Athens, continuously inhabited since at least 3000 BC holds so much history in terms of Mycenaean, Roman and many more civilizations. Most fascinating for me is that Athens holds treasures from the birthplace of Democracy in the early 6th century BC, and much of the Western contributions in art, philosophy, theatre, and government are the direct result of the work done in this era. We were in awe of the sculptures and stonework accomplished by hand in the Parthenon and later when we visited the museum with Jenn and Tracy, we experienced an entirely different perspective. Displayed in the Acropolis Museum are the actual Caryatids though there are reproductions on the actual porch of the Erechtheion (The temple of Athena) on Acropolis hill. A Caryatid is a female support taking the place of a column. A male support would be called an atlas or a telamon. We saw telamons in many of the ancient ruins in Sicily in Agrigento. But I believe these are the first Caryatids we have seen. Remarkable in their beauty and grace, they have completely changed the way that I think of sculpture. In my mind, this fluid and sensual technique didn’t begin until the 15th or 16th century, and I always gave Italy the credit. These Caryatids prove me wrong.
And if you read my post in Milos about the Venus di Milo, you may not be surprised to hear that I’m more than a little dismayed that 1 of the precious 6 of these “Maidens” is housed in the British Museum. Rumored to have been stolen by Lord Elgin, how this precious artifact landed in the UK should be of little consequence, but that she belongs in Athens with her 5 sisters should not be in dispute, in my humble opinion. But I suppose this is a matter for the courts to settle. Though it has been a source of long debates on board with Jack exercising his vast skills of debate and logic.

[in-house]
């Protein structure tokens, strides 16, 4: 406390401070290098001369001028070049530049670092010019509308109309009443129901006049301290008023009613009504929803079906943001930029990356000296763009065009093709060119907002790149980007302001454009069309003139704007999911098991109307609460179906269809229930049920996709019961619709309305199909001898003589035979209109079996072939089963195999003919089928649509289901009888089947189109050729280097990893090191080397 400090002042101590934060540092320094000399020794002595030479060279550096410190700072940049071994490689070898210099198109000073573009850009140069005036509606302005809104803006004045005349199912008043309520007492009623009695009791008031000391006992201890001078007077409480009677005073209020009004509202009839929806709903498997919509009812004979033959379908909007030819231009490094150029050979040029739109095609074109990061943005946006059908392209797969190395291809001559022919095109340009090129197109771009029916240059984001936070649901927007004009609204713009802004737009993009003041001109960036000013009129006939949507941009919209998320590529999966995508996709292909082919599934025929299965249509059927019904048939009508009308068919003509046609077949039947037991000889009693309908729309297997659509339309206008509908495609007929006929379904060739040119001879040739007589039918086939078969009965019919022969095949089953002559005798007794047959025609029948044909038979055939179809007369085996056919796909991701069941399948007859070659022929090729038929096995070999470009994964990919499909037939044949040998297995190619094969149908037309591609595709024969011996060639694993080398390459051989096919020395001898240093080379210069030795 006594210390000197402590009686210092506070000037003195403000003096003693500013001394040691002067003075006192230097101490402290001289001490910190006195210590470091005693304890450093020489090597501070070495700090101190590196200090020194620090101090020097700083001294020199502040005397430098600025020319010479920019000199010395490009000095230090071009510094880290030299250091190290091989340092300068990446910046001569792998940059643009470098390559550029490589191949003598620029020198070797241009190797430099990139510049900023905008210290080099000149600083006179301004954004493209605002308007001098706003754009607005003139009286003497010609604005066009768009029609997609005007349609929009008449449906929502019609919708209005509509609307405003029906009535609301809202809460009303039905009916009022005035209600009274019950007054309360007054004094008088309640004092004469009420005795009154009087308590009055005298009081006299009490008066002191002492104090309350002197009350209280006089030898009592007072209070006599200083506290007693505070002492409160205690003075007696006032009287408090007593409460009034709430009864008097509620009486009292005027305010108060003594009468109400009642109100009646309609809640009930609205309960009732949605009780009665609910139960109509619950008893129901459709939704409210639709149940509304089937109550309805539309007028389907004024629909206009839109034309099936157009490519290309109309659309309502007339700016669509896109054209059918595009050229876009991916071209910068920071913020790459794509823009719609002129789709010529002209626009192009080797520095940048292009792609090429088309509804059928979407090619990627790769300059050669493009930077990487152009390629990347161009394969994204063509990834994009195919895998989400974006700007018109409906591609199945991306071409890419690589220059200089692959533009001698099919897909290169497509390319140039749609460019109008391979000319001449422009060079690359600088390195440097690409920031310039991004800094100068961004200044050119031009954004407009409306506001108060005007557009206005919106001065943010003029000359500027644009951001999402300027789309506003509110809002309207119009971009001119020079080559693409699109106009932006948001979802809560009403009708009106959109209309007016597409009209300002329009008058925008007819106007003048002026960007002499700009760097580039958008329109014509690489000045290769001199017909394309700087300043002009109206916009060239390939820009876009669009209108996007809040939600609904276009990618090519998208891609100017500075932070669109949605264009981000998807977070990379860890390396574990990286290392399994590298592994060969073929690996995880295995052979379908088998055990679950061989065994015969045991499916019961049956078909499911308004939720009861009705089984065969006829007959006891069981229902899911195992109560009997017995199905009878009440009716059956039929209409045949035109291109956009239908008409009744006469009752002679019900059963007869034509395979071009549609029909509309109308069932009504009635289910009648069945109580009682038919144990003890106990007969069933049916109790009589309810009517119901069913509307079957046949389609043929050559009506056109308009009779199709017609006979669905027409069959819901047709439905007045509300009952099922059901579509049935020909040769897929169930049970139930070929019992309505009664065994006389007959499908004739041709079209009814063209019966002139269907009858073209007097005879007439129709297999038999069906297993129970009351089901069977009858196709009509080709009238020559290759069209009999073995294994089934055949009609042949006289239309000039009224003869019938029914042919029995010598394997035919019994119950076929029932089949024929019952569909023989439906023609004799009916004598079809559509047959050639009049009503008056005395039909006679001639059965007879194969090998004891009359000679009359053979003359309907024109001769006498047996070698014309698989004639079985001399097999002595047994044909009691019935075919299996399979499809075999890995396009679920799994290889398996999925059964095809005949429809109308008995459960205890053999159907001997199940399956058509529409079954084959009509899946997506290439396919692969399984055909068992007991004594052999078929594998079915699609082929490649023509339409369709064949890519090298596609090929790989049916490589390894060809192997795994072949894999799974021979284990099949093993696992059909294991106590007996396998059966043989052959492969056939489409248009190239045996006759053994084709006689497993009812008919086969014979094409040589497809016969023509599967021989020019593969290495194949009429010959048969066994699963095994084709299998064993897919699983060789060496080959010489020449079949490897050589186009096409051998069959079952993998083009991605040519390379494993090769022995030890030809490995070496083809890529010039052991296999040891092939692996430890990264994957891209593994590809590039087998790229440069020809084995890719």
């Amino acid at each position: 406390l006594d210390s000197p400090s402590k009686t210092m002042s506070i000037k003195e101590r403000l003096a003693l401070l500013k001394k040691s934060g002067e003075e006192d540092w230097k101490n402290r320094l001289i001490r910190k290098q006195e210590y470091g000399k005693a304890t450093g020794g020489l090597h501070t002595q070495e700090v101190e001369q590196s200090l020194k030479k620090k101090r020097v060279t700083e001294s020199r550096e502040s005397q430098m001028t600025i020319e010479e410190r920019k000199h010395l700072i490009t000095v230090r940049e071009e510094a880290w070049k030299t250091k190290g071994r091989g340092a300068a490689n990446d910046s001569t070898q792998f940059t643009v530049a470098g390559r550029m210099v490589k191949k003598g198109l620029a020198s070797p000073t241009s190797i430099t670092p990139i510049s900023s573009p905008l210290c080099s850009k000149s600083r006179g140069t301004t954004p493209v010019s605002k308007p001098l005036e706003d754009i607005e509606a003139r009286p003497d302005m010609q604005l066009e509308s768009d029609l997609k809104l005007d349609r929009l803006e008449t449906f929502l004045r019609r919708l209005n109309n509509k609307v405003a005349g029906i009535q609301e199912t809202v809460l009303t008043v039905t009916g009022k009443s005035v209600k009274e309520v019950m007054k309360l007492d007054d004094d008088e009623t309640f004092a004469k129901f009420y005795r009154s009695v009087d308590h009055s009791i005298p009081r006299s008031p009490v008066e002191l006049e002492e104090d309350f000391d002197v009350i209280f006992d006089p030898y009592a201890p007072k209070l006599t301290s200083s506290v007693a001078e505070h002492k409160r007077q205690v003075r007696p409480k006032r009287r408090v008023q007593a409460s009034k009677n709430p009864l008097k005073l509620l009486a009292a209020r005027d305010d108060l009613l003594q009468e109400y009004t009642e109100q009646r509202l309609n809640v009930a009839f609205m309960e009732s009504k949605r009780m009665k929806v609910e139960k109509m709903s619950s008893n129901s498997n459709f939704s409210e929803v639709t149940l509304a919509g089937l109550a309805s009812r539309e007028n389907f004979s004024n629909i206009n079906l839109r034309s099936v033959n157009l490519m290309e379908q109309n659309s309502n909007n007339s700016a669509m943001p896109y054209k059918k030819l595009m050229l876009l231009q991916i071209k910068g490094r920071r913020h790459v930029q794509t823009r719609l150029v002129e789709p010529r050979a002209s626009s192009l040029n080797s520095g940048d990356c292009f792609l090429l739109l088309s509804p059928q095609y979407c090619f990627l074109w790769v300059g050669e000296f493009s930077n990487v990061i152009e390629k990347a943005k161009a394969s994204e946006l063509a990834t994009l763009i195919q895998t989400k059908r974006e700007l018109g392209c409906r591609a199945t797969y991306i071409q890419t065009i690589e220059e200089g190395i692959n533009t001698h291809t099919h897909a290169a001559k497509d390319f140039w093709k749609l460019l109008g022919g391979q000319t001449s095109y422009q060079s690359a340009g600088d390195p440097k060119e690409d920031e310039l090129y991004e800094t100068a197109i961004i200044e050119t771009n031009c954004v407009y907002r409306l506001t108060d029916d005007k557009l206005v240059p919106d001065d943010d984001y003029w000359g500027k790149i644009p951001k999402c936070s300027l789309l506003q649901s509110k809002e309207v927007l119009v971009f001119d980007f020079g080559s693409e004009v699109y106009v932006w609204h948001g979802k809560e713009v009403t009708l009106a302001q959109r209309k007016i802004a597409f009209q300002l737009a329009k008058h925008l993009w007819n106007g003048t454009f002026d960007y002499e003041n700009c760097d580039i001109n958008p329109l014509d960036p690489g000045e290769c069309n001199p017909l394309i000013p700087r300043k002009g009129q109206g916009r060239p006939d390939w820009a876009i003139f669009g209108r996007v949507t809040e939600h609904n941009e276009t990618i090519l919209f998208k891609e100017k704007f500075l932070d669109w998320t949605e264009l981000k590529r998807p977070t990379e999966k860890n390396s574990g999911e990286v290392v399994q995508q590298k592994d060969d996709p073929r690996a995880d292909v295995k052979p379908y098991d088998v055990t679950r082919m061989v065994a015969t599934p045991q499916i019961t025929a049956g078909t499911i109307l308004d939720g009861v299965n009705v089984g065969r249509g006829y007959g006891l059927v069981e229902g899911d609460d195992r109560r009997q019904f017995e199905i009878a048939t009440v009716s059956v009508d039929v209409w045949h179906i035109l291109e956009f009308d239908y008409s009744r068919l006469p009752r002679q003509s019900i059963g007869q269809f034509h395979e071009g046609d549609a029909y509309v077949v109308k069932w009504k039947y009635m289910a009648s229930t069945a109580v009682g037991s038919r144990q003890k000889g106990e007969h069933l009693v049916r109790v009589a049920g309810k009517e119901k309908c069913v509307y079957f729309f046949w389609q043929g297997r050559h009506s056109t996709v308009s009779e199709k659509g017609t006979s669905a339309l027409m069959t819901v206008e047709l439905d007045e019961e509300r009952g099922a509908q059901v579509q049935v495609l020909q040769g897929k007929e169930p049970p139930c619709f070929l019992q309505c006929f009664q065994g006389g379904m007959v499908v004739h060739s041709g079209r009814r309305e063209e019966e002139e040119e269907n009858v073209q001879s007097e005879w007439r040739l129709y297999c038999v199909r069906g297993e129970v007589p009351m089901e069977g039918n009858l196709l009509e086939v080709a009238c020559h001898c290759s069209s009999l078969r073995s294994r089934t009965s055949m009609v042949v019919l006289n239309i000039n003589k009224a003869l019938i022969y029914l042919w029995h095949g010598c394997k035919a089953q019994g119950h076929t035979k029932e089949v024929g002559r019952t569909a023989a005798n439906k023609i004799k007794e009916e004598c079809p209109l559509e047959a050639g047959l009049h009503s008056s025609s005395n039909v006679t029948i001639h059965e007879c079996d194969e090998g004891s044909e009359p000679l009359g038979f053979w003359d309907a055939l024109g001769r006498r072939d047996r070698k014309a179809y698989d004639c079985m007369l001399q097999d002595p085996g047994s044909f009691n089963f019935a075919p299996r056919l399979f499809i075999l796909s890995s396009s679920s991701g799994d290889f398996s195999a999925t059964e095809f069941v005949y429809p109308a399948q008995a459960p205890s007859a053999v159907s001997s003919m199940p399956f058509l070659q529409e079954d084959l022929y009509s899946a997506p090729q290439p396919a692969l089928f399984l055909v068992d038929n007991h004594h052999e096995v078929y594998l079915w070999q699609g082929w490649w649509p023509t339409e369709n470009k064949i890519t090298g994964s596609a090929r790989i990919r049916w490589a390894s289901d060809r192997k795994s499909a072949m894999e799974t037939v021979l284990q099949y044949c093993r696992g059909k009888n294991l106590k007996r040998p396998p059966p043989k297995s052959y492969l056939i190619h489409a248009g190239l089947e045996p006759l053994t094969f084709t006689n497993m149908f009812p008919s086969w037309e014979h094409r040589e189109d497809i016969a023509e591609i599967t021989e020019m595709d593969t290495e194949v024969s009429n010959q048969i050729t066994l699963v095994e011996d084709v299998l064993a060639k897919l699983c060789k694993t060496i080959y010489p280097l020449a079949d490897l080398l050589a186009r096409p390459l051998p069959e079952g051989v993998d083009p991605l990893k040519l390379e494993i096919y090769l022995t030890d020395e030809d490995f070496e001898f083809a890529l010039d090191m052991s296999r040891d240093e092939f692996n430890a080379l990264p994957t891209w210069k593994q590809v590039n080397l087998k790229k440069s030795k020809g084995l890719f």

In Ancient times, the “Agora” was the main shopping district. There is still an Agora in the Plaka district. Closed to all but foot traffic, the area is full of cool shops and restaurants. But in the Ancient Agora is the Tower of the Winds. Perhaps my favorite of all the ancient artifacts, this was believed to have been designed by Andronicus of Cyrrhus around 50BC- but according to Wikipedia, may have been built prior to the rest of the Forum in the second century BC. The tower, standing 39 feet tall, is topped by a Triton which indicated the wind direction. Each of the “cardinal” directions (carved long before the first compass) is a carving of the 8 wind deities as well as 8 sundials. Inside the tower is a water clock which is driven by water coming from the Acropolis. This efficient and beautiful monument would be the world’s first (to my knowledge) weather station. The friezes line up perfectly with the 8 cardinal wind directions –
Given that we would soon be leaving the EU again where finding products is easy, Jack independently found a LEGO store. Agreeing that we would go with him to spend his hard-earned money, we took a train to the mall. Many toy stores have Lego – but there are very few LEGO stores, and these are truly special places for Jack. We gave him about an hour to meander and labor over his decision of what to buy. I was particularly touched that he chose a very large and expensive (Jack is more of a saver than a spender) Expert build of a bookstore- which he said he wanted us to build together.
Speaking of collecting things on our last and final stop in the EU, Alec and I had some things shipped to Athens. We have been coveting Ebikes since we used them last year in Croatia. Alec very wisely did careful research and, a year later, we are finally taking delivery of these prized possessions.
We have been riding them ALL over -ever since we left Athens. They have become our primary source of transportation, allowing long rides involving cobbled stone streets, and enormous hills. I’m not sure if their use will involve less or more exercise since we are riding bikes rather than using public transport, but we love them!!!
Our final event in Athens involved spending the day with our nephew and his bride (and our newest Niece). We are so very proud of you Michael and the amazing things you are doing in the world, and we love your choice of brides – Marianne you are lovely. Welcome to the family.
I’m writing this in Istanbul about 6 weeks late. I can hardly get busy in writing about this amazing city.